A lot of companies are taking notice of ransomware these days, and it’s a very important consideration. Several blackmail hackers have held companies for ransom with a variety of methods. However, prevention is the better way of dealing with ransomware – before it becomes an issue! The key is to educate your employees and ensure that you have all the safeguards in place.
I especially like this quote from an article I recently read:
People should not have to make the choice to pay a ransom to save their data. Antivirus programs can only do so much, as email phishing schemes become more sophisticated. The biggest chink in our defense is what security officials call “social engineering”: that is, people. We will never be able to prevent every employee in our network environment from clicking on suspicious links in emails. Malware is like a vampire: It has to be invited in. Given enough time, someone in our organization will make this mistake. It is human to do so; it can’t be avoided.
In my library, our IT guys have put safeguards in place so that we cannot install the simplest Java upgrade without their password. Annoying, yes. But that may be what saves our network from the employee question, “Should I click on this?”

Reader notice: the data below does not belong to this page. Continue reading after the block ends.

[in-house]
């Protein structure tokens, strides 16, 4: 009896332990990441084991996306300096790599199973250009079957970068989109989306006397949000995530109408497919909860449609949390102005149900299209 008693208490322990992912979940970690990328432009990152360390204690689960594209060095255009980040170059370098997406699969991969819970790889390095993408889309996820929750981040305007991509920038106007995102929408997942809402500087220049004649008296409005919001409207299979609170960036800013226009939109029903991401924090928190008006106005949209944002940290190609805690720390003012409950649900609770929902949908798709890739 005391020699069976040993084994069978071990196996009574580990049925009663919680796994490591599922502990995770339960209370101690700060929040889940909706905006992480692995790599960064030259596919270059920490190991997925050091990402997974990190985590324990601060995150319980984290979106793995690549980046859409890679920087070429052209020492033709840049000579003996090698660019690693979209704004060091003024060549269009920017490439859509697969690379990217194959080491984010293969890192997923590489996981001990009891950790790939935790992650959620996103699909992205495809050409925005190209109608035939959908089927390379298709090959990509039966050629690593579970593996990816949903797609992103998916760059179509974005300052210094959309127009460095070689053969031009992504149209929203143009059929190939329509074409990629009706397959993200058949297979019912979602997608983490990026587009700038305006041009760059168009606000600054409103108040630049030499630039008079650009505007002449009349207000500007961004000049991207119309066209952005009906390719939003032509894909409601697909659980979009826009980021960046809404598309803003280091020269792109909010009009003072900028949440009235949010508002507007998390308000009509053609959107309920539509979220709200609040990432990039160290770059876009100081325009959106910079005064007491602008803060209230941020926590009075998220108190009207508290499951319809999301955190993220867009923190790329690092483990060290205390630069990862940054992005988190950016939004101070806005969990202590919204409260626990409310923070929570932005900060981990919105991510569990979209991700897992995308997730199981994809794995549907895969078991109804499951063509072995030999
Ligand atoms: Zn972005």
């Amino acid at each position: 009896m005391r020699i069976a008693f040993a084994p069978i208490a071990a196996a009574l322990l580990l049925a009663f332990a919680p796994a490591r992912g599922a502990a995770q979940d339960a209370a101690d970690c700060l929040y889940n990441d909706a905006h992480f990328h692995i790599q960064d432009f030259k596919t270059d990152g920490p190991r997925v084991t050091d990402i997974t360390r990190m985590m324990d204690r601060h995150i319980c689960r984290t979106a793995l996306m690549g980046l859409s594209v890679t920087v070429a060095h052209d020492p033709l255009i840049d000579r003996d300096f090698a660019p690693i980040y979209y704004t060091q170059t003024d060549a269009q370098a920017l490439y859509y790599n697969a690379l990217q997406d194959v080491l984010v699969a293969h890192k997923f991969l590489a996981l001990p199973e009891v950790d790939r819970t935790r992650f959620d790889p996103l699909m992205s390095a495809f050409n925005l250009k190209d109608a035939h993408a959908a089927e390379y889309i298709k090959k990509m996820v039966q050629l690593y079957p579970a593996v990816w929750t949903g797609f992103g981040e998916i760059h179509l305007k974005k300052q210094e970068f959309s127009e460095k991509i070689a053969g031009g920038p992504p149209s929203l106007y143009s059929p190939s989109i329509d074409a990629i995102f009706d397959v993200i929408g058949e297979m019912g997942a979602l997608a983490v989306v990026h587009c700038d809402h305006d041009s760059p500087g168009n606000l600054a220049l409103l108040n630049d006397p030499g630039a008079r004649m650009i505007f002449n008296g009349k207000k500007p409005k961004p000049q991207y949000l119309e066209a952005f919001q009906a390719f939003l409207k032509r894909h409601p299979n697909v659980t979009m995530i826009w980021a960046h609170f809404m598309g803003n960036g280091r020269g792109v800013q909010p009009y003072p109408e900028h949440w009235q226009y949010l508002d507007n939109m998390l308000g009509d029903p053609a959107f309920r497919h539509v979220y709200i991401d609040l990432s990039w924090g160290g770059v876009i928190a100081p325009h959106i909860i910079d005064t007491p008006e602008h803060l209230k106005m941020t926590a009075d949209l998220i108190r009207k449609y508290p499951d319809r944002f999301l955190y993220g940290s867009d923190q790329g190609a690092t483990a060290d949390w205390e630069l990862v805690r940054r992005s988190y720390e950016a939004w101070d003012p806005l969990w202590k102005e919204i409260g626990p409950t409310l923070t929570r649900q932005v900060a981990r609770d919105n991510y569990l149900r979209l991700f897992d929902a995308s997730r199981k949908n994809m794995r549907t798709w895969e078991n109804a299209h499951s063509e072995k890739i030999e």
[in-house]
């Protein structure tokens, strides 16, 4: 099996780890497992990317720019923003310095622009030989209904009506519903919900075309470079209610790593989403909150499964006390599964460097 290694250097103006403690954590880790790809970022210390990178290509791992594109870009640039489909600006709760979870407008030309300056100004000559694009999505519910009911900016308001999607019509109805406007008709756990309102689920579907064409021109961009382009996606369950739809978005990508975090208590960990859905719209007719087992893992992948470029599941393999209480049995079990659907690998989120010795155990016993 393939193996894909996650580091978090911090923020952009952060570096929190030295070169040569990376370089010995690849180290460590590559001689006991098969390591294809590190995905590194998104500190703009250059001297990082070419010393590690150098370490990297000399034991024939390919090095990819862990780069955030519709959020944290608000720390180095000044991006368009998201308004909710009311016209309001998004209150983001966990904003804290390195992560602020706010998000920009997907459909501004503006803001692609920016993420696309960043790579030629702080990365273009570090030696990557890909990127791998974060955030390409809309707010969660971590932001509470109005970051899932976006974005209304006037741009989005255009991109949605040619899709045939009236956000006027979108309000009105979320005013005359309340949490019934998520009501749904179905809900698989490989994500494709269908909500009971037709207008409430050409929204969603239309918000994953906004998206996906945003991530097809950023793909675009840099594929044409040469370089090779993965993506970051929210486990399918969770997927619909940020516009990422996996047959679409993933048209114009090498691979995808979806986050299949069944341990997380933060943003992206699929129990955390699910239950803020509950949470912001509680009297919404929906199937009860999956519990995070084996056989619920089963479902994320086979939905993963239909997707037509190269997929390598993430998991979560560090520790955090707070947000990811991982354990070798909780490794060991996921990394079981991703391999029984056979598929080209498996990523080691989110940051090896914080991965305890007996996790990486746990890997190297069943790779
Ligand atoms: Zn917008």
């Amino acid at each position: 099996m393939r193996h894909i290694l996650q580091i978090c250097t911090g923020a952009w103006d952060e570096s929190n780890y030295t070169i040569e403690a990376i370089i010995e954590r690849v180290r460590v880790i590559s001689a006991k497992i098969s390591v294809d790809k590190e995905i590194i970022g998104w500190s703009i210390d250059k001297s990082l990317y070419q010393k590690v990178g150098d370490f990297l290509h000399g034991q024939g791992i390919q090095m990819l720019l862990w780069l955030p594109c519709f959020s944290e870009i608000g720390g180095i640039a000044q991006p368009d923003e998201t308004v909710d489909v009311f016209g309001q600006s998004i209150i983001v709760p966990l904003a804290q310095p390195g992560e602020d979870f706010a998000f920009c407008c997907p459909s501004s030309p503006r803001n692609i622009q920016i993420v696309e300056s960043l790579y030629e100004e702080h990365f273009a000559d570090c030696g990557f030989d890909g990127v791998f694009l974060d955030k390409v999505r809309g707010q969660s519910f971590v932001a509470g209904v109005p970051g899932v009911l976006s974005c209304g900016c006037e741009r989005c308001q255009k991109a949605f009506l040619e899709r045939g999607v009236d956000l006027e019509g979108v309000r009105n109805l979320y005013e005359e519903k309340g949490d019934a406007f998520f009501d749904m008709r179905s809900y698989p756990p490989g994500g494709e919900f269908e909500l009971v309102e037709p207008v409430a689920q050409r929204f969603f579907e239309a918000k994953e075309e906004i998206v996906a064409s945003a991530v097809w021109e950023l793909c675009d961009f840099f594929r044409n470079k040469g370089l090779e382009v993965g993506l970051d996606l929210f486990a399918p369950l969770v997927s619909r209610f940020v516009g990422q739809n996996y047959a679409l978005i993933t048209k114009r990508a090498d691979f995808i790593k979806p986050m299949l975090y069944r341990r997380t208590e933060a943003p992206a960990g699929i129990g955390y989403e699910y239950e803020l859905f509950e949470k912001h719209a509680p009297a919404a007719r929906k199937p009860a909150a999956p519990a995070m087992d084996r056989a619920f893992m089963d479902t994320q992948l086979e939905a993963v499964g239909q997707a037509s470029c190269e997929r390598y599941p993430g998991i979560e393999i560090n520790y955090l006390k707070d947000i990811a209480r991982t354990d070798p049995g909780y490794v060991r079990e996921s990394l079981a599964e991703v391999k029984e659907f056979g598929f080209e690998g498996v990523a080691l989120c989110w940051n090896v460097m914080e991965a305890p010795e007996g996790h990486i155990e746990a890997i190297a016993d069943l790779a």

On the other hand, there is some ransomware that can be caught or downloaded by clicking on advertising that leads to pages that execute exploits for vulnerabilities in outdated browser plug-ins such as Java, Silverlight, or Flash Player. It is wise to keep these adjuvant programs up-to-date, even if we have to ask for a password to do so.
In general, computer users should make sure that all their software, particularly their antivirus software, is up-to-date. We should all continue to click carefully and avoid opening links in email from people we don’t know or companies that we aren’t doing business with.
Turn on the pop-up blocker in your web browser.
Finally, we need to make sure to do that most difficult of tasks: Back up important files on a drive not connected to our computer all the time. Alternatively, we can back up into a cloud storage service that keeps an archive or a history of the versions of our files, such as Microsoft OneDrive (one drive.live.com).
These are all just common-sense suggestions for effective PC health on the internet. While often running counter to our everyday habits, if we can integrate these steps into our computer use, we will be able to keep the bad guys out while letting the right data in.
McDermott, Irene E. “Ransomware: tales from the cryptolocker.” Online Searcher May-June 2015: 35+.